One of the 36 states of Nigeria. After gaining independence in 1960, three regions were established in the country, each of which was dominated by one of the three main ethnic groups - Yoruba (West), Igbo (East), Hausa / Fulani (North). This configuration gave rise to conflicts, and to mitigate them, several waves of political and administrative reforms were carried out. As a consequence, each of the three main groups was divided into several states, while in some territories states were created for ethnic minorities.
Adamawa was established in 1991 as a result of the division of the multi-ethnic state of Gongol into Adamawa and Taraba. It is located in the west part of Nigeria on the very border with Cameroon. The detachment of Adamawa had ethnic grounds, the majority of the population here are Fulbe, the part of Fulani ethnic group that is not assimilated by Hausa and has retained its own identity. As a consequence, there are reasons to consider Fulbe as the leading ethnic group in the state.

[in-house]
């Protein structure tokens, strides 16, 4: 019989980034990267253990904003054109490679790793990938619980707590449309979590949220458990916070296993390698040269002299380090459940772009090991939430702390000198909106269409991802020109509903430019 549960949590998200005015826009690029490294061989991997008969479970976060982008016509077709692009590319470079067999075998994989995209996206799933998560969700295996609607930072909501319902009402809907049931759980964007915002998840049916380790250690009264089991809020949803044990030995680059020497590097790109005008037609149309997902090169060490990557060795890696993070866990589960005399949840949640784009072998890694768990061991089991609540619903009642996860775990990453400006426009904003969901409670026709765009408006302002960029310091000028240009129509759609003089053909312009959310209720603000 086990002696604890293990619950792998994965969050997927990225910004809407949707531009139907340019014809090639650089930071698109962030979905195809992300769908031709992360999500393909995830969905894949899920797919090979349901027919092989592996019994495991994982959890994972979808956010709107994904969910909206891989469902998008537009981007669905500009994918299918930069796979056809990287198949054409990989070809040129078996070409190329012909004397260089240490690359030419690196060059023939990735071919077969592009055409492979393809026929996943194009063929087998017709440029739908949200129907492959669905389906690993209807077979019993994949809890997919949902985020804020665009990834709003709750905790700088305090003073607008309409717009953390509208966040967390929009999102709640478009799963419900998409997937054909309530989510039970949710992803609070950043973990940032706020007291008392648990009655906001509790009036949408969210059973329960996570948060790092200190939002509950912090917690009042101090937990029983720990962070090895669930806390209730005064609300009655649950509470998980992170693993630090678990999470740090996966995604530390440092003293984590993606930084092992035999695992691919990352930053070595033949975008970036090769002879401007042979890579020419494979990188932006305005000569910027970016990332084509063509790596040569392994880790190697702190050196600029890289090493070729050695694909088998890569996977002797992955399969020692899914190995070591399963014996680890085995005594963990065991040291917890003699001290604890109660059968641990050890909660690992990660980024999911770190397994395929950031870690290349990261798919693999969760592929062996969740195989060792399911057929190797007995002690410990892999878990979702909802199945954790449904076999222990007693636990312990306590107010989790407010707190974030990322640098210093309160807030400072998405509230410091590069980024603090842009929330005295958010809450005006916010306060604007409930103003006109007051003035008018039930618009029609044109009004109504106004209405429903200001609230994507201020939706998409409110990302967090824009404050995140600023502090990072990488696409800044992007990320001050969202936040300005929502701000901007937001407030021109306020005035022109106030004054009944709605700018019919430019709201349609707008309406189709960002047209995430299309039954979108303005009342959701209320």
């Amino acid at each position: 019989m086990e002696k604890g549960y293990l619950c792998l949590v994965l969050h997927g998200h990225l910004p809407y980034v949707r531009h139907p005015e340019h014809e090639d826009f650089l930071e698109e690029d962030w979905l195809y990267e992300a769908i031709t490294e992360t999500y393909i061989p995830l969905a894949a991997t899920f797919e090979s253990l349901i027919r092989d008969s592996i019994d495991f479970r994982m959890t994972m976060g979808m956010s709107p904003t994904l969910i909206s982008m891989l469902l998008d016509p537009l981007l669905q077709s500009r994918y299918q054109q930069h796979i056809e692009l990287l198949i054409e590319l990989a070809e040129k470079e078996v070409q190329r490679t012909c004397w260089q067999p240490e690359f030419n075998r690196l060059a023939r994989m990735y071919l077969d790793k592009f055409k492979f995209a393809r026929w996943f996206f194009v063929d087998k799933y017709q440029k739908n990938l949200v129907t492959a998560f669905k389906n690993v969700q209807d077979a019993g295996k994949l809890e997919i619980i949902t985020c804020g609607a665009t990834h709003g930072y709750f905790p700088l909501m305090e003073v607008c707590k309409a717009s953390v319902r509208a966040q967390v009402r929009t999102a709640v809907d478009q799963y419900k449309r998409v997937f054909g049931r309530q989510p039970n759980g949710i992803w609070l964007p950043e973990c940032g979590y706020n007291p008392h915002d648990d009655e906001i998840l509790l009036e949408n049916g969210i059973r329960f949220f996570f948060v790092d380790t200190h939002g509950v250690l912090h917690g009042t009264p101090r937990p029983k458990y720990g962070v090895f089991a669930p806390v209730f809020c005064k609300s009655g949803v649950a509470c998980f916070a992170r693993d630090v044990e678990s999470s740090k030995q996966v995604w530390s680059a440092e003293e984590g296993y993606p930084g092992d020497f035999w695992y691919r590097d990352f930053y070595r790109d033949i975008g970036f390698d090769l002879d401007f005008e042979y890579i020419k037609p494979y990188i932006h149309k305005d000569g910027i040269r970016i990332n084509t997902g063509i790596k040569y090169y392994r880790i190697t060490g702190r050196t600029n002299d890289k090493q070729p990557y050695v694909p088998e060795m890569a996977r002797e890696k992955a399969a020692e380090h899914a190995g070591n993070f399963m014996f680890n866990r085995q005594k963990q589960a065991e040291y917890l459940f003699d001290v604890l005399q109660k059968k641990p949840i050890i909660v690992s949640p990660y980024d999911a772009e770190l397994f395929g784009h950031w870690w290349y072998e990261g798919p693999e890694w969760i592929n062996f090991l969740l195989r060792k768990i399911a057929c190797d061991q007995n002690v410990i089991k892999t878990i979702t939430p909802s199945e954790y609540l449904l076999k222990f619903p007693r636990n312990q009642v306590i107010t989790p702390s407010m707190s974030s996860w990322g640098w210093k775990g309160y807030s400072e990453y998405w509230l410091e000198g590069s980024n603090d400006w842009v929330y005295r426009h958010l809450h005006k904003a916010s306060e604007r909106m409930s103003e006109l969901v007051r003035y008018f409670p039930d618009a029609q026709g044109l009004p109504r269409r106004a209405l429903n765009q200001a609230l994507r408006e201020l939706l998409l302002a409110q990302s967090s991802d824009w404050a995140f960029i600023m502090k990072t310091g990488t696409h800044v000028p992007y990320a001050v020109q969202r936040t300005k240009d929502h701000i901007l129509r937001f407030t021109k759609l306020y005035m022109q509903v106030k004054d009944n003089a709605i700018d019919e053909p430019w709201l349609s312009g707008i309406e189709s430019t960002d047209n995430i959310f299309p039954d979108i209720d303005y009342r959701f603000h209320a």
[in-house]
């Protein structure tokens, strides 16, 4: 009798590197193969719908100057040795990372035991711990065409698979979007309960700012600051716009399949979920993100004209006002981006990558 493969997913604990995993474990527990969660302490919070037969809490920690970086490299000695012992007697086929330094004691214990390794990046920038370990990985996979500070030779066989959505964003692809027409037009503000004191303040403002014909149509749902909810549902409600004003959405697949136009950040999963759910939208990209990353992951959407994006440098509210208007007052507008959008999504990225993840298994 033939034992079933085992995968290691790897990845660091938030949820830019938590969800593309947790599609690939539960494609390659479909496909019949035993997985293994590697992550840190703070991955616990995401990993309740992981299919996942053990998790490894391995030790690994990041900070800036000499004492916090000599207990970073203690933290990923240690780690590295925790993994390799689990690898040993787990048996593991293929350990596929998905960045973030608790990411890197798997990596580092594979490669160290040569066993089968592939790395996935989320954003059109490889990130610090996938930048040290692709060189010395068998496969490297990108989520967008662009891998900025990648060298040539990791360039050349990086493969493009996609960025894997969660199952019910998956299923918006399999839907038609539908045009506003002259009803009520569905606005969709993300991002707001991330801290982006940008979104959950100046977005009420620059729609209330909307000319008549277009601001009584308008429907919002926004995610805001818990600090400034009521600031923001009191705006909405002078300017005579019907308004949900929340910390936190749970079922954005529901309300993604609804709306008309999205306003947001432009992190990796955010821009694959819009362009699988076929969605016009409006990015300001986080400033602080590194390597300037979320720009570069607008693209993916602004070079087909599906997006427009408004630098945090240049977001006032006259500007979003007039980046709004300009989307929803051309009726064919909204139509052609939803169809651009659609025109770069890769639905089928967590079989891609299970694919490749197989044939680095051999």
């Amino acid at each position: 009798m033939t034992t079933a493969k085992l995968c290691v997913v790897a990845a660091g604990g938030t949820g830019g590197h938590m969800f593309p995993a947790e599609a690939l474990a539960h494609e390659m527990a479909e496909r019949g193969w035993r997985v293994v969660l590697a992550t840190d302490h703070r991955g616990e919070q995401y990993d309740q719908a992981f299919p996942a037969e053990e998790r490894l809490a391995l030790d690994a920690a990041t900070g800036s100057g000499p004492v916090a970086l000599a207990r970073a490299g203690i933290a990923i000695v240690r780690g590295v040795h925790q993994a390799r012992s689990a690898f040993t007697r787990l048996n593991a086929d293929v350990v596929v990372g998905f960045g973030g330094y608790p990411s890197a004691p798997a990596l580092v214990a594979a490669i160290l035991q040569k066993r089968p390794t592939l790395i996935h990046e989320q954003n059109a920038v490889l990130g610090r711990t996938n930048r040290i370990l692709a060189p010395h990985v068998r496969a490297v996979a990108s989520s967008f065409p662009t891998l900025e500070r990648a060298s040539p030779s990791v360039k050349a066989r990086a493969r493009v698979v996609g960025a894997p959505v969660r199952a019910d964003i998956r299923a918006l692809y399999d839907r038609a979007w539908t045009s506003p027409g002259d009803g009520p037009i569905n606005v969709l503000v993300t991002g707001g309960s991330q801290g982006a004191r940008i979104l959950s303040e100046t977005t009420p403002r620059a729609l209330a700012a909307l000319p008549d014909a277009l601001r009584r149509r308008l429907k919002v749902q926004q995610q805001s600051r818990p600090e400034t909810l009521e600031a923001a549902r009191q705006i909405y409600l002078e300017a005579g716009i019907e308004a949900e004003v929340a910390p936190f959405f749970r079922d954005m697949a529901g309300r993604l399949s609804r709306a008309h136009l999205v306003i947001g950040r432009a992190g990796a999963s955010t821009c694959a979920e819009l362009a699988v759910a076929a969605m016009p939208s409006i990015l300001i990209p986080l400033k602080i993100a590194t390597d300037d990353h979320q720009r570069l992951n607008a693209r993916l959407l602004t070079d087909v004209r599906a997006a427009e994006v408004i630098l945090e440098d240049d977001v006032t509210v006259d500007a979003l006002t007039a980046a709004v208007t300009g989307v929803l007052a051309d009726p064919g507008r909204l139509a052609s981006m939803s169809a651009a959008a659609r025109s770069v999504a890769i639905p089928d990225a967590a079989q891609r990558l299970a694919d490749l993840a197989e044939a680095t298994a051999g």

Linguistically, Fulbe belongs to the Afrasian language family. Islam is a dominant religion among members of the group. About one-third of the Fulbe population has a nomadic way of life. Apart from Fulbe, more than 80 ethnic minorities - batta, chamba, kanun, longuda, etc. - reside on the territory of Adamawa.
The main problems in interethnic relations are linked to the struggle for the use of land resources, that is, the conflicts between nomadic (mostly Fulbe) and agricultural ethnic groups. Also, the terrorist group "Boko Haram" (West African Province of the Islamic State) is active in the province.